Among the highlights of this year's ceremony was the premiere of an original opera in four acts, "The Blonsky Device," which celebrates the work of George and Charlotte Blonsky. The couple was granted a U.S. patent in 1965 for a machine that would facilitate the birth of a child by centrifugal force. (The theme of this year's award ceremony was Force.)
The Blonskys' innovation featured a large circular table onto which a pregnant woman was strapped. Like a giant record player, the table - and its passengers - rotated at high speeds. For their invention (which was apparently never built, let alone used), the Blonskys were awarded an Ig Nobel in 1999.
The Ig Nobel award ceremony is, according to the playbill, "reluctantly inflicted upon you by the international science humor magazine Annals of Improbable Research (AIR)."
In fact, past awards have been just as off-the-wall as this year's, with a 2011 Ig Nobel Prize going to a duo of biologists who found that male beetles of a particular species tended to try to have sex with bottles of a particular brand of beer. That year, the Mathematics Prize went to several people who, oops, made doomsday predictions that failed to come true. And in 2010, a prize honored the discovery that fruit bats enjoy fellatio. Neuroscientists snagged an award in 2012 for finding brain activity in a dead salmon.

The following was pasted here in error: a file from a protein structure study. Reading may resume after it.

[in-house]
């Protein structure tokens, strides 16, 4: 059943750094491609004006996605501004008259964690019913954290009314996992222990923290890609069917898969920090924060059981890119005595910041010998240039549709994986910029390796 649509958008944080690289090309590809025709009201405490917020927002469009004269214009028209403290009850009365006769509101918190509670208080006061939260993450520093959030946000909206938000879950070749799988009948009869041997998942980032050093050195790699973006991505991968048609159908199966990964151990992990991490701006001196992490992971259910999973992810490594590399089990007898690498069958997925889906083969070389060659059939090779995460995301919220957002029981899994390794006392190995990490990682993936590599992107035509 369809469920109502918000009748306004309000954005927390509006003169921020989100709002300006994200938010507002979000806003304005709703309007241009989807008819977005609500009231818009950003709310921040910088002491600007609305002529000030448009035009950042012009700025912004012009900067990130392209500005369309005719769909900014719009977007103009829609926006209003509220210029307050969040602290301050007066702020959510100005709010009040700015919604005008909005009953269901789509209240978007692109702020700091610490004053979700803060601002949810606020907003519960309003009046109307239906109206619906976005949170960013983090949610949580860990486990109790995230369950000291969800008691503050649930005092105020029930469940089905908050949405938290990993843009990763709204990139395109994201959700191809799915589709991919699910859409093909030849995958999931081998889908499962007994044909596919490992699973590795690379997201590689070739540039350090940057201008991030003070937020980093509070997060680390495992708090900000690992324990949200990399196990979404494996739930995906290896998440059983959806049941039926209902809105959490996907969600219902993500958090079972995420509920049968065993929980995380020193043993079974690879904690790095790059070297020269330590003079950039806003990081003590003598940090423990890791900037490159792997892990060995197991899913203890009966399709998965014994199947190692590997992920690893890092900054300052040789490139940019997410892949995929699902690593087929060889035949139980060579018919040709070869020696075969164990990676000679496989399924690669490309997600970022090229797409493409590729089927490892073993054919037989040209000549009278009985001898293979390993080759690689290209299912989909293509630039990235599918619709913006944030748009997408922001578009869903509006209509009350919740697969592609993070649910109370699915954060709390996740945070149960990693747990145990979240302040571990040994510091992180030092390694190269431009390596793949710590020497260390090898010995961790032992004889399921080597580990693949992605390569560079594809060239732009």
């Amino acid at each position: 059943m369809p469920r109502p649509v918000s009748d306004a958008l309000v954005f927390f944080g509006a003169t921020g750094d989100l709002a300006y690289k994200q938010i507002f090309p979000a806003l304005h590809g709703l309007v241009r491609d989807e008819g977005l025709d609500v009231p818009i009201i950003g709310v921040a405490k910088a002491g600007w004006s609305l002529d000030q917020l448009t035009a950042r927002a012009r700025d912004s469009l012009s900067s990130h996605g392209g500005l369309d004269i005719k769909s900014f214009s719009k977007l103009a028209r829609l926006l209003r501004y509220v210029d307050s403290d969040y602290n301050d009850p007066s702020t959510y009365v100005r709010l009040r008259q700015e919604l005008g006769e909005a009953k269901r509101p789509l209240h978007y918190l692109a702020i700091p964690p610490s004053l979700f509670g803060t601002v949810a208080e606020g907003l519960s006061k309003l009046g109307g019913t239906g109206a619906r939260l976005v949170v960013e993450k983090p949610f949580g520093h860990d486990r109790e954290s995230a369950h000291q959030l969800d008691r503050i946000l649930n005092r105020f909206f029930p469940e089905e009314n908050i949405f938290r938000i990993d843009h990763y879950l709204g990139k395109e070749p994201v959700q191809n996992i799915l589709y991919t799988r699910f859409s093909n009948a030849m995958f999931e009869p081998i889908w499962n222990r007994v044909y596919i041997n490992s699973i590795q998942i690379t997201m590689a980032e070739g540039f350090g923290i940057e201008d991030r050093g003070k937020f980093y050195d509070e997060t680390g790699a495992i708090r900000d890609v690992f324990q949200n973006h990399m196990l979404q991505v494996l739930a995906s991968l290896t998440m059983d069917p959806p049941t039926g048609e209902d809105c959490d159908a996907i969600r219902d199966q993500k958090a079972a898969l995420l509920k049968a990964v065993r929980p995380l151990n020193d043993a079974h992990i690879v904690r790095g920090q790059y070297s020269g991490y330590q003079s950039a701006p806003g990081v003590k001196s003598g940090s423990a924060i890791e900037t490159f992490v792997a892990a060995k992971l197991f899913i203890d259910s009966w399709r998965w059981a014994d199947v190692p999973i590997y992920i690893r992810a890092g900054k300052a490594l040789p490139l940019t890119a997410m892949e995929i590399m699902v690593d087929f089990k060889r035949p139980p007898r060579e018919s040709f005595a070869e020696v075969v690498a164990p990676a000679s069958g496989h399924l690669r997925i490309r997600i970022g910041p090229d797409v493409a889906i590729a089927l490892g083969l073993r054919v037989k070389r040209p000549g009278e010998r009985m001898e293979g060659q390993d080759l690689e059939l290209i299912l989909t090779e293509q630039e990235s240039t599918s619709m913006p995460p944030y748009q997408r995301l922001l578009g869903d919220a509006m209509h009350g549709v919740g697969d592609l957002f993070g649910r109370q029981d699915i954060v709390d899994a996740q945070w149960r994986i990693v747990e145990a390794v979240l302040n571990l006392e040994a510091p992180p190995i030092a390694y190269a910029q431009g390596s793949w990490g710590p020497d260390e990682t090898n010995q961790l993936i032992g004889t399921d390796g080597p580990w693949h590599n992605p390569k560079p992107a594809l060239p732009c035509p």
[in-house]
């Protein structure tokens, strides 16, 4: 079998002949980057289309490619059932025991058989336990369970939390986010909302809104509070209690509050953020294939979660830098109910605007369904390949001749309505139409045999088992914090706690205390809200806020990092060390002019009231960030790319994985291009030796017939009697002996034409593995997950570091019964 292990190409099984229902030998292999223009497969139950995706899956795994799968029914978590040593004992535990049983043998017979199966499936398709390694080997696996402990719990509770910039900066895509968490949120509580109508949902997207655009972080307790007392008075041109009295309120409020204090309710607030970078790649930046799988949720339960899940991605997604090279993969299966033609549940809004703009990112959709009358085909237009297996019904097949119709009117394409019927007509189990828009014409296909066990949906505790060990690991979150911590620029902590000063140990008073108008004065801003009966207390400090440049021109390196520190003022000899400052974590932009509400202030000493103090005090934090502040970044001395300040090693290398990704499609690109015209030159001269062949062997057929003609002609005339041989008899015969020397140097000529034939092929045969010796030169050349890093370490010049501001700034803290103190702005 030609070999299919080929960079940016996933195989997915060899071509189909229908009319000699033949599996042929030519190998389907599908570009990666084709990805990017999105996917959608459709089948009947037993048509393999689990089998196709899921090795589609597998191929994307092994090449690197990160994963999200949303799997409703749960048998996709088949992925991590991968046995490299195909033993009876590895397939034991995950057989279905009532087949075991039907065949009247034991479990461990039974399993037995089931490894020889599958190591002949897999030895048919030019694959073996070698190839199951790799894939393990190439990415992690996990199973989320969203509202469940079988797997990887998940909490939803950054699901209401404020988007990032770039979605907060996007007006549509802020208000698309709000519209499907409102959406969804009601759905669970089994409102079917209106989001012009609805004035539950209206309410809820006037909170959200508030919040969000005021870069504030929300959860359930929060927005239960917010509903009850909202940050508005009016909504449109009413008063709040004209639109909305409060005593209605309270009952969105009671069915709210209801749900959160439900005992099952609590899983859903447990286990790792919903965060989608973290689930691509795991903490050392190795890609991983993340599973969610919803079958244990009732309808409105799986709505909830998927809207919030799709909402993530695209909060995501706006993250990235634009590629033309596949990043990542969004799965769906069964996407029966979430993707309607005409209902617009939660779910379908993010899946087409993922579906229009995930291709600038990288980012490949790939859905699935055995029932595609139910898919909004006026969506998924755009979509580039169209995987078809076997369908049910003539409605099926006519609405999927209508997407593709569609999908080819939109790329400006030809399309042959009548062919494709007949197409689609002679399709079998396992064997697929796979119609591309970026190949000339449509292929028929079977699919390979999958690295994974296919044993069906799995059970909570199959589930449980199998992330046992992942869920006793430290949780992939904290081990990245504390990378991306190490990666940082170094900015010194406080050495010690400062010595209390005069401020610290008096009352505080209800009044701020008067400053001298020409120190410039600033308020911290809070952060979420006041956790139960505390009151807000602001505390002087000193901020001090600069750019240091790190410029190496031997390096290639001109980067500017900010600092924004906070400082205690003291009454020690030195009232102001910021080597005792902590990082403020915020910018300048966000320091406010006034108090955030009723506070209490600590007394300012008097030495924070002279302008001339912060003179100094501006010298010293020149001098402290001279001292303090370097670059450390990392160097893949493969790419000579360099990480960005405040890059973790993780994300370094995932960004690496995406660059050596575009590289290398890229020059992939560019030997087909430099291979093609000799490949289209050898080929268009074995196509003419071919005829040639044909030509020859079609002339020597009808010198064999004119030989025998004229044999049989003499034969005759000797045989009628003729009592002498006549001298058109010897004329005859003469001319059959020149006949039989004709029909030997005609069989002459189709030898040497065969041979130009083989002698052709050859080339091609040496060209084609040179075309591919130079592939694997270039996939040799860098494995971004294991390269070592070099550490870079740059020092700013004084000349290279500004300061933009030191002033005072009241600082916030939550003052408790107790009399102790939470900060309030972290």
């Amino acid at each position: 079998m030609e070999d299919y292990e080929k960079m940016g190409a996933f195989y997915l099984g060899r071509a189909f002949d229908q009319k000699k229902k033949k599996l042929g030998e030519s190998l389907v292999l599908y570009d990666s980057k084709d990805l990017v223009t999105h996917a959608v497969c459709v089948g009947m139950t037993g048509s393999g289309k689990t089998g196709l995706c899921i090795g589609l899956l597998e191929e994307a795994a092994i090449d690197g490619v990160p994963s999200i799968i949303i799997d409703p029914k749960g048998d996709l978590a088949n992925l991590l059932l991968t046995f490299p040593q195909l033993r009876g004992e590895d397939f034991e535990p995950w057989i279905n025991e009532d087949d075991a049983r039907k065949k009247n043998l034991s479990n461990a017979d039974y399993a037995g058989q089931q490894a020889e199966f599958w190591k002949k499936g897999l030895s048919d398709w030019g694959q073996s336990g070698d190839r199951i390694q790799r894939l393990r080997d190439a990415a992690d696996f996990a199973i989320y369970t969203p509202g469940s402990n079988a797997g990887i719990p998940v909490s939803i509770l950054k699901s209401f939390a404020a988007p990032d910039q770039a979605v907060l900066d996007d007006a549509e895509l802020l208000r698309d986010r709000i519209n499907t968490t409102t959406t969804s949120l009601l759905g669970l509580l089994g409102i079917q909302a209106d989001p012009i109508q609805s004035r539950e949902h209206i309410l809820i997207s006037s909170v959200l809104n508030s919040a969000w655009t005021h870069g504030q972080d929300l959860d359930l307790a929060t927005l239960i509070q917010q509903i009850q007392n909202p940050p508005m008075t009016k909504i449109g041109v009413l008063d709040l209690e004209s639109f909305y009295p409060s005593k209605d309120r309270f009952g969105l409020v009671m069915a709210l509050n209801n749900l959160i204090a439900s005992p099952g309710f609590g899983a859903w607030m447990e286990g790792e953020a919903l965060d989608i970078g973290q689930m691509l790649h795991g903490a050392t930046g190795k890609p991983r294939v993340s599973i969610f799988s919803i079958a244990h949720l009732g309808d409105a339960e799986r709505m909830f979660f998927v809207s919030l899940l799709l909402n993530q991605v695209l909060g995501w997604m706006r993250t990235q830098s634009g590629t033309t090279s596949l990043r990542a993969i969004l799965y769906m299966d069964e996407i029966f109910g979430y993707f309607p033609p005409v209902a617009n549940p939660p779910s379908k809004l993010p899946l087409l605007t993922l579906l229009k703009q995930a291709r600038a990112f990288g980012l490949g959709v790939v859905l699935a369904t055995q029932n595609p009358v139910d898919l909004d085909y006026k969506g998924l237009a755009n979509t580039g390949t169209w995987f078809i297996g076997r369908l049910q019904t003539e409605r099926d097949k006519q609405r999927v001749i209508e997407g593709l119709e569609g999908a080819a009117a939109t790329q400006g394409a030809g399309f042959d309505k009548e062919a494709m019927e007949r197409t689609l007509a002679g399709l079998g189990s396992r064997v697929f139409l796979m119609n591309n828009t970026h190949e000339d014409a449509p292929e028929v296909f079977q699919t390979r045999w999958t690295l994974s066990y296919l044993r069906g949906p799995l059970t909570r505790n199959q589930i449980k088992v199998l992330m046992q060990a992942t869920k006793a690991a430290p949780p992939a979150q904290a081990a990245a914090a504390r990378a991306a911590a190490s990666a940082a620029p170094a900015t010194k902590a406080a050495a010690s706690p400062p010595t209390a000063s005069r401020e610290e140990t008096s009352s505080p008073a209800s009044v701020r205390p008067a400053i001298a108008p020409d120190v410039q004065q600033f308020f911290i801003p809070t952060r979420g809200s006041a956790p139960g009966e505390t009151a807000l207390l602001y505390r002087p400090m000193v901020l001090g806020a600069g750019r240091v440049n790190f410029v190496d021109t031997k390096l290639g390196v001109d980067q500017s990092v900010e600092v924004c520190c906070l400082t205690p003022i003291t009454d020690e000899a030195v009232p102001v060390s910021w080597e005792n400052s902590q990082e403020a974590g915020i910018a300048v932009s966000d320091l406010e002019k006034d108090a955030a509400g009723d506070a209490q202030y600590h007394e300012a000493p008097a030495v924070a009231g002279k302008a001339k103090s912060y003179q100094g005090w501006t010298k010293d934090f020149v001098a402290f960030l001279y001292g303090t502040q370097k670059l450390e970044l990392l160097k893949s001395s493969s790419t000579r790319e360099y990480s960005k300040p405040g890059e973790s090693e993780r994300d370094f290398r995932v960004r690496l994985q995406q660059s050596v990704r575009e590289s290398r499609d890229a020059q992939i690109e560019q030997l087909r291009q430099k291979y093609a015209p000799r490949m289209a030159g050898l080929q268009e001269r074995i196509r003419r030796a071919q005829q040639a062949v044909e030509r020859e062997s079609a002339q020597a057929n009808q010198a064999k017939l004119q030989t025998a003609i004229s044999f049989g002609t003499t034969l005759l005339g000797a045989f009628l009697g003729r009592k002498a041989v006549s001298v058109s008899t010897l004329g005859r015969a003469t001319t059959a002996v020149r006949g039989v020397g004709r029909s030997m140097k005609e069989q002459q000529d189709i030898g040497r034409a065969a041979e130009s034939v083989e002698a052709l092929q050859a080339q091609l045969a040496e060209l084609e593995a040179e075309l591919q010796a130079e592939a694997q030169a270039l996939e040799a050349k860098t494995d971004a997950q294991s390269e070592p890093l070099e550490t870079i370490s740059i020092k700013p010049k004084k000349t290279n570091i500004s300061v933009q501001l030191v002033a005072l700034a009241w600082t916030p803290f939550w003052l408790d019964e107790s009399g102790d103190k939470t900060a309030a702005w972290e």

This article originally appeared on LiveScience.com. More from LiveScience.com:
No Duh! The 10 Most Obvious Science Findings Ig Nobel Prize Winners Make Hilarious Contributions to Science The Funniest Theories in Physics Copyright 2013 LiveScience, a TechMediaNetwork company. All rights reserved. This material may not be published, broadcast, rewritten or redistributed.
Dung beetles use the glow of the Milky Way galaxy to navigate.
New research shows that the diarrhea-like waste from whales is rich in iron so it stimulates the growth of phytoplankton, which then serve as carbon traps that remove some 400,000 estimated tons of carbon from the atmosphere each year.
This photograph shows an Antarctic minke whale in the Southern Ocean. The giant gas bubble emanating from the whale suggests that flatulence is just as common for ocean mammals as it is for humans and many other terrestrial animals.
Antarctic Division marine biologist Nick Gales scoops whale poo from water. When whales consume iron-rich krill, they excrete most of the iron back into the water. That triggers the growth of phytoplankton. The phytoplankton take up carbon from the ocean as they grow. Through the entire life and death cycle of these plants, the carbon then stays trapped for centuries.
A scientist collects a fecal whale sample from a net. Most whale waste is not solid, but comes out as a giant liquid plume (save for the undigested squid beaks). Other marine mammals probably beneficially redistribute carbon just as whales do. These may include seals, sea lions and sea otters.
Blue and Red
Blue whale poop is shown. The red coloration is a result of the whale's krill diet. "It is sometimes thought that conservationists try to 'save the whales' only because they are cute," says Trisha Lavery a marine biologist at Flinders University of South Australia. But, as she points out, the animals (and their waste) "play a crucial role in marine ecosystems."